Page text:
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regular-article-logo Sunday, 14 July 2024

Dud in IPL, Hardik Pandya finds T20 World Cup rhythm bringing balance to the team

Ajit Agarkar stressed on Pandya’s value during the post-selection news conference in Mumbai saying there was 'no replacement' for him

Indranil Majumdar Calcutta Published 14.06.24, 09:57 AM
Hardik Pandya duringthe ongoing T20 World Cup, where he already hasseven wickets from three matches

Hardik Pandya duringthe ongoing T20 World Cup, where he already hasseven wickets from three matches AP/PTI

Almost a month into the IPL, selection committee chairman Ajit Agarkar, head coach Rahul Dravid and captain Rohit Sharma got together for an impromptu session to finalise the blueprint for the T20 World Cup.

While the crux of the XV had almost been decided, Hardik Pandya’s performance left them distraught. The all-rounder hadn’t been bowling and the powers-that-be made it clear that he needed to bowl regularly to merit a place in the side.

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Agarkar stressed on Pandya’s value during the post-selection news conference in Mumbai saying there was “no replacement” for him. Rohit harped on the “balance” factor since Pandya getting through his quota of overs allowed the team the liberty to play an extra spinner or a batter.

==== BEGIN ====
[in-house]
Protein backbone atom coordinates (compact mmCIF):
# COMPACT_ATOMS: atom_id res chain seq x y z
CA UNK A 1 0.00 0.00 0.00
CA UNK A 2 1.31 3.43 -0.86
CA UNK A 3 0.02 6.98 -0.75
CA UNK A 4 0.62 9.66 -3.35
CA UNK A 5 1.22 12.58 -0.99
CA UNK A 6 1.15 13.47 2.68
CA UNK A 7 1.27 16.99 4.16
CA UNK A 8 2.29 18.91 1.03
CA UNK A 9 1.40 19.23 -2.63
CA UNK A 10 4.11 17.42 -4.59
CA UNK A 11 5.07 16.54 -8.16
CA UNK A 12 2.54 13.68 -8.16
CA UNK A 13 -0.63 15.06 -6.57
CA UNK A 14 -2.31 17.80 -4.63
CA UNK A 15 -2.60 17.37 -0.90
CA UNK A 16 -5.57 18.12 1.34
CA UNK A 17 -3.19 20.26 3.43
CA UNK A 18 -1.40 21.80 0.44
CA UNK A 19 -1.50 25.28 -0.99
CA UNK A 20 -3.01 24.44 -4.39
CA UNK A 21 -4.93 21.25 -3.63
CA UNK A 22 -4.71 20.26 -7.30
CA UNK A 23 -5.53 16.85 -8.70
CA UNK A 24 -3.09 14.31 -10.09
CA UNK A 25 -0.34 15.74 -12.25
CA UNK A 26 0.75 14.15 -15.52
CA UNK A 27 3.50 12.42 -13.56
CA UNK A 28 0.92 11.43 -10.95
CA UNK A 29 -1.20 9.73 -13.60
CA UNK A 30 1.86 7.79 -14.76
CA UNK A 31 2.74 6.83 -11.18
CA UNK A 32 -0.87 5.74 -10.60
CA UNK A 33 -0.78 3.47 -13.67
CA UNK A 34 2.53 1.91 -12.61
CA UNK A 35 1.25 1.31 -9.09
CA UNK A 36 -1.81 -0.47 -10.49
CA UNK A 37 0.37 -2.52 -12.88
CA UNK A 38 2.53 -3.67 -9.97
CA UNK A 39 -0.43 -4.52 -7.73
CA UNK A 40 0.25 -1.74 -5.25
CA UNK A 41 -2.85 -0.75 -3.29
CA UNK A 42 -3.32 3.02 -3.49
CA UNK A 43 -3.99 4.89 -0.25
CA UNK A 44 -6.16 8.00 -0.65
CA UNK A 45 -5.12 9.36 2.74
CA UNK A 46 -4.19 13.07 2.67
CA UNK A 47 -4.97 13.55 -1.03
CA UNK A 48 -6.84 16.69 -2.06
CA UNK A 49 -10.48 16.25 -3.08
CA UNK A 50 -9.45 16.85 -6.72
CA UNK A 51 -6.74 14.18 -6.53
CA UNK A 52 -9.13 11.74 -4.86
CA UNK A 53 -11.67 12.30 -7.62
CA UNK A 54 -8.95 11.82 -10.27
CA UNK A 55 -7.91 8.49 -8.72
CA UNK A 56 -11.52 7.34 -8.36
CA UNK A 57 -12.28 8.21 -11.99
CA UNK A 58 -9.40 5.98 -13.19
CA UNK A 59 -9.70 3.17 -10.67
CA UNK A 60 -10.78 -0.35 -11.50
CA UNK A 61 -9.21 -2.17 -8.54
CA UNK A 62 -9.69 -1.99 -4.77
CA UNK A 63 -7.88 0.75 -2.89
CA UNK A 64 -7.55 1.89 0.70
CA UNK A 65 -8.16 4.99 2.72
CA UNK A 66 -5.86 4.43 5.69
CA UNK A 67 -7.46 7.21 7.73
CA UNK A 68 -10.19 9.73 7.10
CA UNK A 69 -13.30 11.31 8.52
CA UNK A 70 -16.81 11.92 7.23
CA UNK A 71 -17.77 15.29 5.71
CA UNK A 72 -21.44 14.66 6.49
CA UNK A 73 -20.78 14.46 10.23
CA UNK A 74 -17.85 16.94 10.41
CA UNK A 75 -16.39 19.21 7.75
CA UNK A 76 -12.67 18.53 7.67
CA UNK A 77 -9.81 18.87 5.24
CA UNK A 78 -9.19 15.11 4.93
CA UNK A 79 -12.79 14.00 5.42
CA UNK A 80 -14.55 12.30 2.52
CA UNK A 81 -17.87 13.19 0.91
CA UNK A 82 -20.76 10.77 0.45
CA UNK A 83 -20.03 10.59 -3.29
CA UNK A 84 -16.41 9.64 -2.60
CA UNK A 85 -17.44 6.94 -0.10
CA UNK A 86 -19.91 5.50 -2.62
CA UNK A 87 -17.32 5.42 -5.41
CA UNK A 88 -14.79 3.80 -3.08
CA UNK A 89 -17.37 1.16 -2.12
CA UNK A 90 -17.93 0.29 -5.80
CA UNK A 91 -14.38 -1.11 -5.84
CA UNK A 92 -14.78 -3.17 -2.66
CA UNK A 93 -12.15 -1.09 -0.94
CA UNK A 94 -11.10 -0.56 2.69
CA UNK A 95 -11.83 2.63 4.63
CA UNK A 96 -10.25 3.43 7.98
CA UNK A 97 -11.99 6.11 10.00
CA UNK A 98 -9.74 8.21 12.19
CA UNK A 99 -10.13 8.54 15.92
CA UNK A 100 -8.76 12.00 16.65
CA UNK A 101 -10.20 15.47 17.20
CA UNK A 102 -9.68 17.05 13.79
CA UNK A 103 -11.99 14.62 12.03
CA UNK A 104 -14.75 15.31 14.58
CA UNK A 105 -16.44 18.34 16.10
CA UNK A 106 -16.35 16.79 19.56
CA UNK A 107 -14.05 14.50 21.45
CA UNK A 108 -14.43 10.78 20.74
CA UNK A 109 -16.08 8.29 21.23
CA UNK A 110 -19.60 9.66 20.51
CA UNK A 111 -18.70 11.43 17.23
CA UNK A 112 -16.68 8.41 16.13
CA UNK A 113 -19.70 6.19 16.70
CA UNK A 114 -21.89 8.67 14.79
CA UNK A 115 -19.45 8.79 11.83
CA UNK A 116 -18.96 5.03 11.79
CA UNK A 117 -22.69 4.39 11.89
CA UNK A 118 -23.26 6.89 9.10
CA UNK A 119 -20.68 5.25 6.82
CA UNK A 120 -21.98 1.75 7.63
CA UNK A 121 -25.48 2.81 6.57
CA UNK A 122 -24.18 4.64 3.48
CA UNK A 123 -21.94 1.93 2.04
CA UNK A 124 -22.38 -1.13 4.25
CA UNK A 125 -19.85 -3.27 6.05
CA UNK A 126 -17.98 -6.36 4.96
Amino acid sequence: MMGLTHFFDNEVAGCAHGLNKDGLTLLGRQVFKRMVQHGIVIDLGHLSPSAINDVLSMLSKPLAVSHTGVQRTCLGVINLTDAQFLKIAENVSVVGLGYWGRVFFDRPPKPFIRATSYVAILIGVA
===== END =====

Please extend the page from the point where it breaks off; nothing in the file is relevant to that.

The team management’s game plan has paid rich dividends in the first three matches of the tournament. Pandya has acted as the perfect foil to Jasprit Bumrah, Mohammed Siraj and Arshdeep Singh at the Nassau County International Stadium, New York.

Lack of success in the IPL never dented his confide­nce and he has regained his rh­ythm with seven wickets in three games, the joint highest for the team with Arshdeep. Pandya’s economy of 5.41 is only next to Bumrah and Siraj.

Two key wickets against Pakistan — Fakhar Zaman and Shadab Khan — allowed India to wrest control in the middle overs. The way he made use of the short-pitched delivery on Wednesday to get rid of USA big-hitters Aaron Jones and Corey Anderson was also exemplary.

The think-tank had an eye on him right through the IPL. “...he has confidence in his ability,” bowling coach Paras Mhambrey said. “Sometimes there’s no rhythm in a tournament. Sometimes, even if
you try, the rhythm doesn’t come. It takes time. I think that was a phase where the rhythm didn’t come.”

Pandya though remained positive right through the horror show in the IPL. “Sometimes life puts you in a situation where there are various problems. If you leave the field in such circumstances, you will not be able to get what you want,” was his philosophical take during a recent chat on Star Sports.

“Yes it has been difficult but I have remained process driven... This sort of phase happens in life. I have gone through it many times... I don’t run away from difficult times, I keep my chin up and face it.”

With early starts scheduled in the West Indies, Pandya’s role could be more significant. Considering the slow nature of the wickets there, he could be the third seamer in case India need to accommodate an extra spinner in the XI. The vice-captain will be ready to take it head on in the knockout stages.

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